Pier, Rangitoto Island

Approaching a Pier in Rangitoto Island, New Zealand.

Canon Rebel XS 18-55mm f3.5-5.6
ISO 200
Focal Length 18 mm
Aperture f/10
Shutter Speed 1/320s

Rangitoto – A Volcanic Island

30 August, 2010
Participants: Anand, Lukasz, Milind and Rakesh

After landing at New Zealand, I always wanted to make a Trip to Rangitoto – A Volcanic Island located at Hauraki Gulf near Auckland. I have read a lot about this exciting place and my friend, Milind had also mentioned about his exciting trip to this Island a few months back. We started tracing the weather a week before our trip and as per the forecast it was supposed to be Sunny with some drizzles occasionally. Since the weather seemed conducive, we decided to visit Rangitoto on Saturday; 28 August, 2010. Milind made the booking for the ferry a day before from Fullers’ website and we went to collect the tickets the same evening at Fullers’ office located at Viaduct.

The first ferry to Rangitoto departs Auckland at 9:15 am. We planned to be at the harbor at 9:00 as we had already collected the tickets. On saturday as decided we were at the harbour by 9:00 am and also met Lukasz who had already arrived around 8:50 am. The boarding started 10 minutes before the departure time and we all took the top deck of the ferry to get a glimpse of the surroundings. The ferry departed on time and the next stop was at Devonport to allow passengers travelling from/to Auckland, Rangitoto to embark and disembark.

The ferry left Devonport at 9:30 am. Since the weather was good we were able to get a great view of Auckland city, Devonport, Rangitoto and nearby islands. In maori language Rangitoto means ‘Bloody Sky’. It is believed that this Island was formed by a series of volcanic eruptions between 600 and 700 years ago. The volcano is not expected to become active again, although future eruptions are likely within the volcanic field.

Finally we reached Rangitoto at 9:45 am. From the ferry we could see the Volcanic Explorer Road Train. We had opted to take this train which makes a complete tour of the volcanic island. We were accompanied by a guide who gave us a brief introduction of the tour and the island. This island boasts of a Volcano cone at a height of around 850 ft. rising above the sea and is around 5.5km wide. Rangitoto is considered as the most recent and largest of the approximately 50 volcanoes of the Auckland Volcanic Field. Rangitoto is seperated from the mainland of Auckland’s northshore by Rangitoto channel.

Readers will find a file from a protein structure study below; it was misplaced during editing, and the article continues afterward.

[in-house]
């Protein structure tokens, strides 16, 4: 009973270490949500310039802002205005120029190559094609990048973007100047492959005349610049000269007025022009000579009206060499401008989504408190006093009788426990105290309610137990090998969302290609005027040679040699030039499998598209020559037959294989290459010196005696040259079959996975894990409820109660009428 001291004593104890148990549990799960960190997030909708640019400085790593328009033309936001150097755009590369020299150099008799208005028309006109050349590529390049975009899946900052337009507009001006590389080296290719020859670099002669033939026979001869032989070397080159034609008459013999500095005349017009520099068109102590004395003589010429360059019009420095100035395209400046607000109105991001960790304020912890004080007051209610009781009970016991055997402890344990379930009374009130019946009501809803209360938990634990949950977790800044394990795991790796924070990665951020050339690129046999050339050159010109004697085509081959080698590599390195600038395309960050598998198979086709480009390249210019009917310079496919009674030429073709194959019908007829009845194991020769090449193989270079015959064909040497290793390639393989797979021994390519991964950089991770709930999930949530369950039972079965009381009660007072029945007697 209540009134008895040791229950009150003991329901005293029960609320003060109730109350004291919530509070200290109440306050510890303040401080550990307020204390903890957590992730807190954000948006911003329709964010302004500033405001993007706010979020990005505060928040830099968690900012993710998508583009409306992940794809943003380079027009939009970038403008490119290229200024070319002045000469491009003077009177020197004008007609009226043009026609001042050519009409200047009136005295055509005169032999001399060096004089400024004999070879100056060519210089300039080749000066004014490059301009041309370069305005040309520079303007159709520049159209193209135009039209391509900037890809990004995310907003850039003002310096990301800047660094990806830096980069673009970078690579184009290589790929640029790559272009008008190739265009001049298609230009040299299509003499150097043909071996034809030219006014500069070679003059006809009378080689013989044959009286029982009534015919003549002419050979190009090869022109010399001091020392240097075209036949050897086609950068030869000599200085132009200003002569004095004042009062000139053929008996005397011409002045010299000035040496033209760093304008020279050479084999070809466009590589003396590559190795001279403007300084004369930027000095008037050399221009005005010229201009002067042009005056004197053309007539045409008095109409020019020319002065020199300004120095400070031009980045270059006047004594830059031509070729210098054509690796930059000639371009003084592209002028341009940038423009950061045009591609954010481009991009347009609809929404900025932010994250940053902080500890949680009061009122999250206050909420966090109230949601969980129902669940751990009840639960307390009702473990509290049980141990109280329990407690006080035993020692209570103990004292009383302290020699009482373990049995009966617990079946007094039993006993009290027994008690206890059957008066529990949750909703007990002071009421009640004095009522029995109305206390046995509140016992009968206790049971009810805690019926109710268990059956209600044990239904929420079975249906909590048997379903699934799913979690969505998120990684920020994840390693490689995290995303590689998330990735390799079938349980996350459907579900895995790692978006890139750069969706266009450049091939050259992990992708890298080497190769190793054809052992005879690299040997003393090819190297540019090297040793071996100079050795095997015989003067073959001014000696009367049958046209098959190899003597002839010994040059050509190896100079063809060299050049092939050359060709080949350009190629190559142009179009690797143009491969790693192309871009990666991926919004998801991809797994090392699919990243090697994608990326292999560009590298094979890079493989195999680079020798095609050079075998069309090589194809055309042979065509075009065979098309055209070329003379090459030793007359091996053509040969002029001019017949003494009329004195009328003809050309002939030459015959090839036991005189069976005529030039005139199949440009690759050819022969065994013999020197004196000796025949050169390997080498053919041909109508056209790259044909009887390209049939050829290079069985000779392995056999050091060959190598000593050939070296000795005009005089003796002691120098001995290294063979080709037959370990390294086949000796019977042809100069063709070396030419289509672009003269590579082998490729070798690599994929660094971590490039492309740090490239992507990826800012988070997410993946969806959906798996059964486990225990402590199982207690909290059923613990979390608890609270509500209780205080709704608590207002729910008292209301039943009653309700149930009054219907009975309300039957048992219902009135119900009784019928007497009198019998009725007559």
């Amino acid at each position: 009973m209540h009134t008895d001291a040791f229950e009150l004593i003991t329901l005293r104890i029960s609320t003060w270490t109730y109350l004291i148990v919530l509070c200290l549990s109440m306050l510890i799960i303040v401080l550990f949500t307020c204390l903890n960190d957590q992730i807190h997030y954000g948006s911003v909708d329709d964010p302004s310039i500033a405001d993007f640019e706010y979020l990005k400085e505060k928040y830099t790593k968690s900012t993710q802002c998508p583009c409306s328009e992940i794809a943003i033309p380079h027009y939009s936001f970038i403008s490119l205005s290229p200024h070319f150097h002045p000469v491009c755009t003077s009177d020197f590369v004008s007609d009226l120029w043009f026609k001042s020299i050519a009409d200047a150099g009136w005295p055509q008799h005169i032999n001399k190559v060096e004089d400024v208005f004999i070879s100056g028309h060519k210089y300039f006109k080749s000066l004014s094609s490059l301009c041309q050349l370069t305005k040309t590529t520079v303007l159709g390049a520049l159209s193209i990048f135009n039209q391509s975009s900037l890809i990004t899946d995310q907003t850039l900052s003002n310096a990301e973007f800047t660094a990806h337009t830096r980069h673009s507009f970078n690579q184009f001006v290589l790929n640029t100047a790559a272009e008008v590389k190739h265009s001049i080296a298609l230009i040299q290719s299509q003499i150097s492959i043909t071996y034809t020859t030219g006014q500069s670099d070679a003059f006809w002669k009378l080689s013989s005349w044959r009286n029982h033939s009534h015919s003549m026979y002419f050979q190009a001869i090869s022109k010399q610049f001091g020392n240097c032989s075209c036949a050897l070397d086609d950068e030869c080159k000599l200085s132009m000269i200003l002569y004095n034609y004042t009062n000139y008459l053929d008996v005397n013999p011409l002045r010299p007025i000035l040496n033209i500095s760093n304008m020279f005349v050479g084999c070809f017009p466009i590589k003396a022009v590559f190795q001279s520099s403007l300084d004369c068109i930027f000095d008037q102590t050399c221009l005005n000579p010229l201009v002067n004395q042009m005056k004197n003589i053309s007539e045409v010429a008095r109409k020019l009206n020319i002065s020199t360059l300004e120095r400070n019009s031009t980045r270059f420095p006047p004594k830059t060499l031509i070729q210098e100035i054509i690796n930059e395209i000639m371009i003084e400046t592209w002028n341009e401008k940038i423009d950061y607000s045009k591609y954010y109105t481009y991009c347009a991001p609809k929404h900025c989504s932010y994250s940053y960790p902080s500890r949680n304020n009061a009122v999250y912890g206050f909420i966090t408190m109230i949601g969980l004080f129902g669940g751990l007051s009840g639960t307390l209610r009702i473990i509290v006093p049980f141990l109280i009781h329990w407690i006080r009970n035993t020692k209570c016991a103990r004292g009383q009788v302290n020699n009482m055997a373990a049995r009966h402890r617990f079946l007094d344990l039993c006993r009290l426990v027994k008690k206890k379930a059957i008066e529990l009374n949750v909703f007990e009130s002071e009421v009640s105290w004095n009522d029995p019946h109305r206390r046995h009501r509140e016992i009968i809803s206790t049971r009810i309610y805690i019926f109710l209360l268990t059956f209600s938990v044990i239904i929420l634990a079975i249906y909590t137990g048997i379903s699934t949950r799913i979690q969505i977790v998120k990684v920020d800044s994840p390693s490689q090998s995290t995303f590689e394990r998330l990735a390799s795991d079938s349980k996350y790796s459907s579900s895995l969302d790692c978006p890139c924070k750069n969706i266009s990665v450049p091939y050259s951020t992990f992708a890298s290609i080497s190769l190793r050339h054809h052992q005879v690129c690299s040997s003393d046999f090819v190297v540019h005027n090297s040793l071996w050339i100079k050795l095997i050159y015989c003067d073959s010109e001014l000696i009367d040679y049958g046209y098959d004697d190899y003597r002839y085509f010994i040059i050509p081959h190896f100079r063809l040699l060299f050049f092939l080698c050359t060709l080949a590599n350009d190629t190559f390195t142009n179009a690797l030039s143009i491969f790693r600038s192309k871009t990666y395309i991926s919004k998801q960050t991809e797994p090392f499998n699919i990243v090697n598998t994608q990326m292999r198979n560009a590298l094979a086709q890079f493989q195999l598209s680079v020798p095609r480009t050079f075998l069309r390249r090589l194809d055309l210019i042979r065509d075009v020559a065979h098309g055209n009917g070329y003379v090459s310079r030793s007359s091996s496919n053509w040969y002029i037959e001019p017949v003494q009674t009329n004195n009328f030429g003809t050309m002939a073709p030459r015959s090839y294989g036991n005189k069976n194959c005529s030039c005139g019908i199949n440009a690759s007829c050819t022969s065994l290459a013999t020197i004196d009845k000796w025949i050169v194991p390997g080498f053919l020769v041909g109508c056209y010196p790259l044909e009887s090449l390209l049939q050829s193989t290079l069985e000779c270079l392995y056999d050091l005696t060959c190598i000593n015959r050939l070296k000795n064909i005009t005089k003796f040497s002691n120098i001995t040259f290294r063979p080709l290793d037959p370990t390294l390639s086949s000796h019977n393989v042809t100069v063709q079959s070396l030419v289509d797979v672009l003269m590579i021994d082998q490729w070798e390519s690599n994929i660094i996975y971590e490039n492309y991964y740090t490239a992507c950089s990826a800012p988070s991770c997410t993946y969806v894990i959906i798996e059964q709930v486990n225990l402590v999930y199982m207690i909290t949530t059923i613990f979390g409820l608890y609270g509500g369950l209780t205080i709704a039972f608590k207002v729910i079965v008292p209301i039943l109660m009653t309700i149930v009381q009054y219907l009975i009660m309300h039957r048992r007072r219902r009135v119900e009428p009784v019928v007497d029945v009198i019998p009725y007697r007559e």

Our first stop was at a location from where the summit was accessible with a hike of about 15 minutes. We reached the summit from where we could get a beautiful view of Motutapu and surrounding islands. Also in between we visited the rim of the crater. This crater was formed by the settling matter during the cooling process. There is a small trail which goes right around the rim. After spending some time at the summit; photographing the beautiful landscape and blue waters we started our way back for our next stop near lava stones. These lava stones are present in some parts of the island. These stones are light in weight known as Scoria. Further ahead was McKenzie bay located on the western part of the Island. After some photography sessions, we headed back to the same location where we boarded the road train.

Now it was time for us to hike to the Lava Caves. It takes approximately 40 minutes to reach the caves by foot from the base. There are around 7 known Lava Caves. These caves are located on the eastern side at an elevation of 650 feet. These were actually tubes left behind after the passage of molten lava. Some of the caves are big enough where visitors can pass through them. Lava tubes are formed when the low viscoscity molten lava flows from the crater and the outsde; in contact with the ground and air ,cools to form a hard crust allowing the still liquid molten lava to continue to flow through. At Rangitoto the large tubes are cave like. A torch is needed to explore the caves. The longest known cave is about 50m long. After exploring the caves we started our descent back as it was around 2:00 pm.

We refuelled ourselves with some fruits which we had carried on our backpacks. It was 3:00 pm by now and we had around 1 hour to board our ferries back to Auckland. Our next stop was on the western side of the island to capture some photographs of Devonport and Auckland.

At around 3:45 pm, we boarded the return ferry to Auckland. The ferry left the island at 4:00 pm sharp and we reached auckland around 4:40 pm after a wonderful and memorable trip.